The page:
Jump to ContentJump to Main Navigation
ResisterA Story of Protest and Prison during the Vietnam War$
Users without a subscription are not able to see the full content.

Bruce Dancis

Print publication date: 2014

Print ISBN-13: 9780801452420

Published to Cornell Scholarship Online: August 2016

DOI: 10.7591/cornell/9780801452420.001.0001

Show Summary Details
Page of

PRINTED FROM Cornell University Press SCHOLARSHIP ONLINE (www.cornell.universitypressscholarship.com). (c) Copyright University of Cornell University Press, 2019. All Rights Reserved. An individual user may print out a PDF of a single chapter of a monograph in Cornell for personal use. date: 20 October 2019

SDS, South Africa, and the Security Index

SDS, South Africa, and the Security Index

Chapter:
(p.145) Chapter Nine SDS, South Africa, and the Security Index
Source:
Resister
Author(s):

Bruce Dancis

Publisher:
Cornell University Press
DOI:10.7591/cornell/9780801452420.003.0010

The author discusses the Federal Bureau of Investigation’s (FBI) decision to place him and other draft resisters on the Security Index, along with Cornell SDS’s program calling for the university’s “economic disengagement of Cornell from South African banks” due to the country’s apartheid policy. He first provides a background on the FBI’s Security Index before focusing on two developments that apparently stoked the FBI’s interest in him: he was among those who reenergized the Cornell chapter of the Students for a Democratic Society (SDS), and he became the editor of a new radical magazine called First Issue. He then recounts the case of Mike Singer, an antiwar student of Cornell; the Tet Offensive and its impact on U.S. policy in Vietnam; the draft resistance movement’s antiapartheid campaign at Cornell University; and the assassination of Martin Luther King Jr. Finally, he recounts his induction refusal on April 18, 1968 and the student protests that rocked Columbia University.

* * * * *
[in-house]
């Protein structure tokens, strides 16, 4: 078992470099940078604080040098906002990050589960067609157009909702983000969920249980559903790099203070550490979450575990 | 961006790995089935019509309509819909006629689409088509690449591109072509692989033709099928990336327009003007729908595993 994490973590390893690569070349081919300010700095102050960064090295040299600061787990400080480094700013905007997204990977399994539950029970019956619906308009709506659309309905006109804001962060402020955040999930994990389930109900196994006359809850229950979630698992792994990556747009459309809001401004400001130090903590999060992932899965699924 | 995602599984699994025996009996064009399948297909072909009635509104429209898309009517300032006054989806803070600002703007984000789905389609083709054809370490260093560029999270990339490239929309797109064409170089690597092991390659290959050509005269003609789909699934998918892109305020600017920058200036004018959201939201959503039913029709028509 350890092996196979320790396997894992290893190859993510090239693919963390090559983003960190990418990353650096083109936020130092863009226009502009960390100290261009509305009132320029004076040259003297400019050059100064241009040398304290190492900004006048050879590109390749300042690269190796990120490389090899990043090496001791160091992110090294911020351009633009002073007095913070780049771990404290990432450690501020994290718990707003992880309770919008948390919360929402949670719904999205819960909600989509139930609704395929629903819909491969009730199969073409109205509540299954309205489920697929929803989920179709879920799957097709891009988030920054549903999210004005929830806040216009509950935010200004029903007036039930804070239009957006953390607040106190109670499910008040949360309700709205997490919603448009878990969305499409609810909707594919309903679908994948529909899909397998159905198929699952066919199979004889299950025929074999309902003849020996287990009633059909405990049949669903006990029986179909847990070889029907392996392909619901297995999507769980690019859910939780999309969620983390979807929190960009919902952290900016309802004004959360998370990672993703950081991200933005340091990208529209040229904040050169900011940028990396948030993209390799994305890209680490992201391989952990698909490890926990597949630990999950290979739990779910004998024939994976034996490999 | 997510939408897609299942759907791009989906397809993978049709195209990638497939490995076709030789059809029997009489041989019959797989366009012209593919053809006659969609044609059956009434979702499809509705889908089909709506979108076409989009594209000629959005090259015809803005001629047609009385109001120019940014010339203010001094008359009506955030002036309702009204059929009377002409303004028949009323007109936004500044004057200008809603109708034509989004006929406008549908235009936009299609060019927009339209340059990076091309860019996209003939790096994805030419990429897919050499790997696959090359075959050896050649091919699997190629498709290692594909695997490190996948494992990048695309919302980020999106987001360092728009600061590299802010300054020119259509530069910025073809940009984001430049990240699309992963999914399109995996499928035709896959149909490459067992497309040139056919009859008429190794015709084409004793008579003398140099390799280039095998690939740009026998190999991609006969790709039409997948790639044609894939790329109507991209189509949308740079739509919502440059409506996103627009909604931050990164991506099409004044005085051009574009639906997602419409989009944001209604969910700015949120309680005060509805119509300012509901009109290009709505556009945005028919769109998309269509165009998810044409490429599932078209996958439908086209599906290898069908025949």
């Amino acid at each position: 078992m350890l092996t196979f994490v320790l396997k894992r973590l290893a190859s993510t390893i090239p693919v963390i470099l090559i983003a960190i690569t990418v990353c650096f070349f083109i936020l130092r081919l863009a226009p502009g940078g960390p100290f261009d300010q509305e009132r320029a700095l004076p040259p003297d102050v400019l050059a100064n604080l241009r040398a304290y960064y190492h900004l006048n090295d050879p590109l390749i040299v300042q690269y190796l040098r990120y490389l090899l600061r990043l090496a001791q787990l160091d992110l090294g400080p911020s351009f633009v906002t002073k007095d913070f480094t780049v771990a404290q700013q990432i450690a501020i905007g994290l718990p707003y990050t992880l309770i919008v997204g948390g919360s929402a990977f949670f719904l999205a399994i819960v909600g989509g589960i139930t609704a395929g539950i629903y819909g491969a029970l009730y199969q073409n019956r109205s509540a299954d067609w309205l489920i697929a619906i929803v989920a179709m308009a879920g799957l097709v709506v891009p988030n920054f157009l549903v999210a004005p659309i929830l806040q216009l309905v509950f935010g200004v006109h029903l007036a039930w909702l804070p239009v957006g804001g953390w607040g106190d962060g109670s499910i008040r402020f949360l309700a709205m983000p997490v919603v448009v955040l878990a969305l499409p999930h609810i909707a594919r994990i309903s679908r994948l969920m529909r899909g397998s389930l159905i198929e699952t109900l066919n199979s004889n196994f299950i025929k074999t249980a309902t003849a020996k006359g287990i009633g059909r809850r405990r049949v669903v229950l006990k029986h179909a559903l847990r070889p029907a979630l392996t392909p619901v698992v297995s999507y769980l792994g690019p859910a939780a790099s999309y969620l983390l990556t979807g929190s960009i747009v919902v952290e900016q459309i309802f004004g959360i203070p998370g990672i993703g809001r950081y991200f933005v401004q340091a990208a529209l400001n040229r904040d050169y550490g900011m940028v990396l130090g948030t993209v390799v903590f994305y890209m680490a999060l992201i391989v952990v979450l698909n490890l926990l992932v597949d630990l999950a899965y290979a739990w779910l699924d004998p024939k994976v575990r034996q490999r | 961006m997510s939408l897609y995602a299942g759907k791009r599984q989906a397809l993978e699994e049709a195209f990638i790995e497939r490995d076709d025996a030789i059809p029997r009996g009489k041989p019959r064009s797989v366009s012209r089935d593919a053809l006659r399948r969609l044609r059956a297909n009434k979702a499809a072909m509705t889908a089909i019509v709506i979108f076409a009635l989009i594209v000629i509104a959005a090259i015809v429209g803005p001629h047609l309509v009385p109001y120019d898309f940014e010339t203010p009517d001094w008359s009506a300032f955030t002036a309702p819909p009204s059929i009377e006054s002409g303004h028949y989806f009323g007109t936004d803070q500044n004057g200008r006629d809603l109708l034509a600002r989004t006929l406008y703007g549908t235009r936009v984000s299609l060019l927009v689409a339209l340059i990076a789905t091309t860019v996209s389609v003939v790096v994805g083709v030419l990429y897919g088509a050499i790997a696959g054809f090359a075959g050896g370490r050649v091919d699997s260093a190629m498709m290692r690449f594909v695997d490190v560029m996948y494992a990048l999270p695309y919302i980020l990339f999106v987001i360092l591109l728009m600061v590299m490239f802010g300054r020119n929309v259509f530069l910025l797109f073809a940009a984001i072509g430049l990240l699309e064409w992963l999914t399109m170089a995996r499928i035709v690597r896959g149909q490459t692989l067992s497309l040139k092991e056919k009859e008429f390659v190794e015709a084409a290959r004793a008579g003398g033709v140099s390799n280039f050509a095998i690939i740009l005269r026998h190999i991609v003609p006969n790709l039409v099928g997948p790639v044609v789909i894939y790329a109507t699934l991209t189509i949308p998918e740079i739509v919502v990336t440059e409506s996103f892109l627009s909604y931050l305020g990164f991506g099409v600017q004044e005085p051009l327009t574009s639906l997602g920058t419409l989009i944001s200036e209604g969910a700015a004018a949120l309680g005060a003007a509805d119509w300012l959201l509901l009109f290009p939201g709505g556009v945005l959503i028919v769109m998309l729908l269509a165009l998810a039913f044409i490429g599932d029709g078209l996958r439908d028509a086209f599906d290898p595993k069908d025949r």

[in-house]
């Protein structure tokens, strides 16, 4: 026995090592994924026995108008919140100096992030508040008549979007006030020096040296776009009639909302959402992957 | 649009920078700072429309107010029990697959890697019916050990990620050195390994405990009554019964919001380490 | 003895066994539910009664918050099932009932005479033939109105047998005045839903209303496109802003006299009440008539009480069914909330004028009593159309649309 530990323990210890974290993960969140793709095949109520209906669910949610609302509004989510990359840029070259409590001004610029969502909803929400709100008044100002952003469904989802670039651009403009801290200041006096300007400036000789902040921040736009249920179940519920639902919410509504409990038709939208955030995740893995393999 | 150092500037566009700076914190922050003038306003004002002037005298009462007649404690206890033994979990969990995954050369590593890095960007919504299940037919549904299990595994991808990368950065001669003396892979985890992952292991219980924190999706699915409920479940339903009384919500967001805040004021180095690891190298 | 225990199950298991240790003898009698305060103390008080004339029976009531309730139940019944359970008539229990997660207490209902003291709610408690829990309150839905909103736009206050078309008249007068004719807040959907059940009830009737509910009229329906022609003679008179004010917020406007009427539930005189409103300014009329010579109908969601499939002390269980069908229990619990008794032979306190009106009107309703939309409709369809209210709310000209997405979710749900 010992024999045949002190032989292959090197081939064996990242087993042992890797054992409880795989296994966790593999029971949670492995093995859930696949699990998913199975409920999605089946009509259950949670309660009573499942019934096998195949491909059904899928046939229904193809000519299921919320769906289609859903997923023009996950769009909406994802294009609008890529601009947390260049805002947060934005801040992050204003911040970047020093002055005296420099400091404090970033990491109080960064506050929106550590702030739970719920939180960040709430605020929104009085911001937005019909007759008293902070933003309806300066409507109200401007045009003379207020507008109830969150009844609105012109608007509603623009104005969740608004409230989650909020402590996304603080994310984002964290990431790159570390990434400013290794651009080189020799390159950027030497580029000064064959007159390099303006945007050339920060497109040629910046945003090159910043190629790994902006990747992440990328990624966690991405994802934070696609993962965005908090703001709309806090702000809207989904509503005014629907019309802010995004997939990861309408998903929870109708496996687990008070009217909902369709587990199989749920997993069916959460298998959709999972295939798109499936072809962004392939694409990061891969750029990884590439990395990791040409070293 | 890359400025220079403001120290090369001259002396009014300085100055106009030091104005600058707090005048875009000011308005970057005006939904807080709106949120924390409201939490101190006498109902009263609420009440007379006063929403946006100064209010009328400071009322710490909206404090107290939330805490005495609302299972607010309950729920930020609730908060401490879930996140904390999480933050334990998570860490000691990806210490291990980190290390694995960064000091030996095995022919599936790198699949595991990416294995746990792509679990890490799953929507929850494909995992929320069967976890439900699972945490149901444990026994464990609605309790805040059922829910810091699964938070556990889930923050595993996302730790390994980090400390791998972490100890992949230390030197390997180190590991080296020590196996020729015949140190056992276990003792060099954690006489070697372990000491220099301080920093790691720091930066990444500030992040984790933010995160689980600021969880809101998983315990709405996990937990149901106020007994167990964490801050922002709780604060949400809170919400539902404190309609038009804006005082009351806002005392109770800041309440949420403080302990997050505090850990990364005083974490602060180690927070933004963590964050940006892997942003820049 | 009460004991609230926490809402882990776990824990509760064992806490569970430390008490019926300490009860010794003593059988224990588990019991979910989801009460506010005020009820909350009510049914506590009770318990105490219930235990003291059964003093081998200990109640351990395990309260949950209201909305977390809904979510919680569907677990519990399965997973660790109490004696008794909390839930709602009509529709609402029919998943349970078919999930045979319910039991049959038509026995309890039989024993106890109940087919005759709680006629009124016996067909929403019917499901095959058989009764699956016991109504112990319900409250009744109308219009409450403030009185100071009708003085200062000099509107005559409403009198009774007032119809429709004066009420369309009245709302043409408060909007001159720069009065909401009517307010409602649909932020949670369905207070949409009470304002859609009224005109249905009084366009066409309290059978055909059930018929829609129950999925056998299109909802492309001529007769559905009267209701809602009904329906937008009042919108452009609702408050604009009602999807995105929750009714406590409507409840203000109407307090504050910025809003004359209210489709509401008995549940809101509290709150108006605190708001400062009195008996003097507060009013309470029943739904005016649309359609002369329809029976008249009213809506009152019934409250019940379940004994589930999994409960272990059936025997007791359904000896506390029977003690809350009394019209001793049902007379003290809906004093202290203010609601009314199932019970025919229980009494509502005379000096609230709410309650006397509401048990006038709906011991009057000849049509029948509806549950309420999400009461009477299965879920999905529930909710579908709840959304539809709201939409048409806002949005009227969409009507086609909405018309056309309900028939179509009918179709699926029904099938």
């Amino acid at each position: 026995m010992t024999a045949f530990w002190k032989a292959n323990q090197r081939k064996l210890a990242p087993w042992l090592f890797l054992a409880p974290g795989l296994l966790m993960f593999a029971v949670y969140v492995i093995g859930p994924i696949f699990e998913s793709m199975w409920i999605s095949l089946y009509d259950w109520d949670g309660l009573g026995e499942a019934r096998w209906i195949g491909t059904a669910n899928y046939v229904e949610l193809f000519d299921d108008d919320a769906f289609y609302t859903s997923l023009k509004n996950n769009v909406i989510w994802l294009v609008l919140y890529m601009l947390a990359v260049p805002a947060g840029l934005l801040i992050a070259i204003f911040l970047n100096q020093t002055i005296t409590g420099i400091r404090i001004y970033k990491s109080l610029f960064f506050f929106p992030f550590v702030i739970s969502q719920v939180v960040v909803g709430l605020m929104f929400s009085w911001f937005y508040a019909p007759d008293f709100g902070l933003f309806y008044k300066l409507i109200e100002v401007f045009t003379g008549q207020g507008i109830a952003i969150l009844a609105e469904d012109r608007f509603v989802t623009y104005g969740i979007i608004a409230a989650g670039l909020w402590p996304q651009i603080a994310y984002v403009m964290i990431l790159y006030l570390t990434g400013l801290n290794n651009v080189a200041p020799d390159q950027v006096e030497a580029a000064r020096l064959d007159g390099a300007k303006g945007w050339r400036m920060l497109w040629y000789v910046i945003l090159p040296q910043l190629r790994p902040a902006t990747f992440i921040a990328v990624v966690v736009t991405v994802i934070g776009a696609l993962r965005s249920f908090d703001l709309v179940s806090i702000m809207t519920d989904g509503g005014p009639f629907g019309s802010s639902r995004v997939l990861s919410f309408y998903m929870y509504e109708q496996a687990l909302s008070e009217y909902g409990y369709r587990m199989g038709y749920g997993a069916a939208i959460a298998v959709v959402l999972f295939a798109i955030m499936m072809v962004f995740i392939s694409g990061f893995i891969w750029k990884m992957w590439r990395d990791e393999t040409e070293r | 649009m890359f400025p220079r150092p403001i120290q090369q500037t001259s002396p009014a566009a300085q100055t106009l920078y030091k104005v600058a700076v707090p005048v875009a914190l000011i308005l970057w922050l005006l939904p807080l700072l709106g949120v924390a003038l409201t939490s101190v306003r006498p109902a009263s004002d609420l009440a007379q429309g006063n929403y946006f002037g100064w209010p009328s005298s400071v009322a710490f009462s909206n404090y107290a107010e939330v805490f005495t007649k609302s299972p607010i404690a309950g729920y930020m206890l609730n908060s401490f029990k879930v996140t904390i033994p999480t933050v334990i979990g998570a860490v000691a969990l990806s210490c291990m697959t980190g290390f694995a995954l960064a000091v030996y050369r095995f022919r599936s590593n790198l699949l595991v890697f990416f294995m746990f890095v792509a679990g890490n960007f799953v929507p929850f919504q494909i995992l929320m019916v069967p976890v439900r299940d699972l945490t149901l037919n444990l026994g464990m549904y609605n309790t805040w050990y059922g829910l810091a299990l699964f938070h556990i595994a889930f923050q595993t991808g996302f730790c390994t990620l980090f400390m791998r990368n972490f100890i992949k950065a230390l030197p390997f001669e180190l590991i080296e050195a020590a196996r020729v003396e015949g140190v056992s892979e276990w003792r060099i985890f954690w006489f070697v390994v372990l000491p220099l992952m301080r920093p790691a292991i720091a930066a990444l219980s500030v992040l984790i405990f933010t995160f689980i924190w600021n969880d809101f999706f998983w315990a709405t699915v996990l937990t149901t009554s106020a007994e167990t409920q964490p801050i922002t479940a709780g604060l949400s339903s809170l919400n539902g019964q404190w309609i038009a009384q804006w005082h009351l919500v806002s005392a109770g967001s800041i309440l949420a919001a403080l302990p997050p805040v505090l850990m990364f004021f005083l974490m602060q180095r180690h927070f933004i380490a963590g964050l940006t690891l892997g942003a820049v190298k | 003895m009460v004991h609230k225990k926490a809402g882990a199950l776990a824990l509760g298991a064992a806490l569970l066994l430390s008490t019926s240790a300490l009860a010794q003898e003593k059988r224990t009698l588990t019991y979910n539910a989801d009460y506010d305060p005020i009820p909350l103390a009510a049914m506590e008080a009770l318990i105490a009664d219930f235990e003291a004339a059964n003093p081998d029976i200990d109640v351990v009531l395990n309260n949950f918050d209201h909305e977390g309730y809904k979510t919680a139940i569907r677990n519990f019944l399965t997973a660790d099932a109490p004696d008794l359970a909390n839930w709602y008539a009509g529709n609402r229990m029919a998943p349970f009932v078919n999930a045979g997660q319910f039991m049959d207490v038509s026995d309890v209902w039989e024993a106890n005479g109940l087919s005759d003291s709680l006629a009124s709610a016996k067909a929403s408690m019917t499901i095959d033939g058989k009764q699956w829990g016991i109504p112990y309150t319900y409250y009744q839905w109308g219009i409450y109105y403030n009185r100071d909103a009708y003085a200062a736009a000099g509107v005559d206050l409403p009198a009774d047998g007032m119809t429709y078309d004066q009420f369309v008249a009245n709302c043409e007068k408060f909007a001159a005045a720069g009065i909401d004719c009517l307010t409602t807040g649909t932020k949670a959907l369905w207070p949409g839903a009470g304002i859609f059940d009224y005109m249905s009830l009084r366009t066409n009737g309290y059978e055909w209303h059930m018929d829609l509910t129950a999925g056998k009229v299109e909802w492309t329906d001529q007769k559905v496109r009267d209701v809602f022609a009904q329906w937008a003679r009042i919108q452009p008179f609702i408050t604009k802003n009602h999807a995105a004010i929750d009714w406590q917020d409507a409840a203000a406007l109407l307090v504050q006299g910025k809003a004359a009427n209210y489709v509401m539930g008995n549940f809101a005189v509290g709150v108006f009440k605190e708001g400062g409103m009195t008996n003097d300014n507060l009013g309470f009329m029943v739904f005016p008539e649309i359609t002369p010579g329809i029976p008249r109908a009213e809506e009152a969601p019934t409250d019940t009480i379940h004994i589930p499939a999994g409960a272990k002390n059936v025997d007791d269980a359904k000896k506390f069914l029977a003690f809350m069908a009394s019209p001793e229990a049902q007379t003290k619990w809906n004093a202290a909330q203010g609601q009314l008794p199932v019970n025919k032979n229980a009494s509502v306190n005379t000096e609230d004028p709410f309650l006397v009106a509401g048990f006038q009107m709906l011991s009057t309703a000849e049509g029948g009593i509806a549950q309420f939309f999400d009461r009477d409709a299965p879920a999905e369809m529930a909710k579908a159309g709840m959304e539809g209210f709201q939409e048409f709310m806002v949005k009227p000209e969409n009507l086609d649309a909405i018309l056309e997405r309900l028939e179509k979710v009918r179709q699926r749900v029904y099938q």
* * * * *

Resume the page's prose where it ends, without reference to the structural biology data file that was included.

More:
Keywords:   draft resistance, Federal Bureau of Investigation, Security Index, South Africa, apartheid, Students for a Democratic Society, Cornell University, Martin Luther King Jr., student protests, Columbia University

Cornell Scholarship Online requires a subscription or purchase to access the full text of books within the service. Public users can however freely search the site and view the abstracts and keywords for each book and chapter.

Please, subscribe or login to access full text content.

If you think you should have access to this title, please contact your librarian.

To troubleshoot, please check our FAQs, and if you can't find the answer there, please contact us.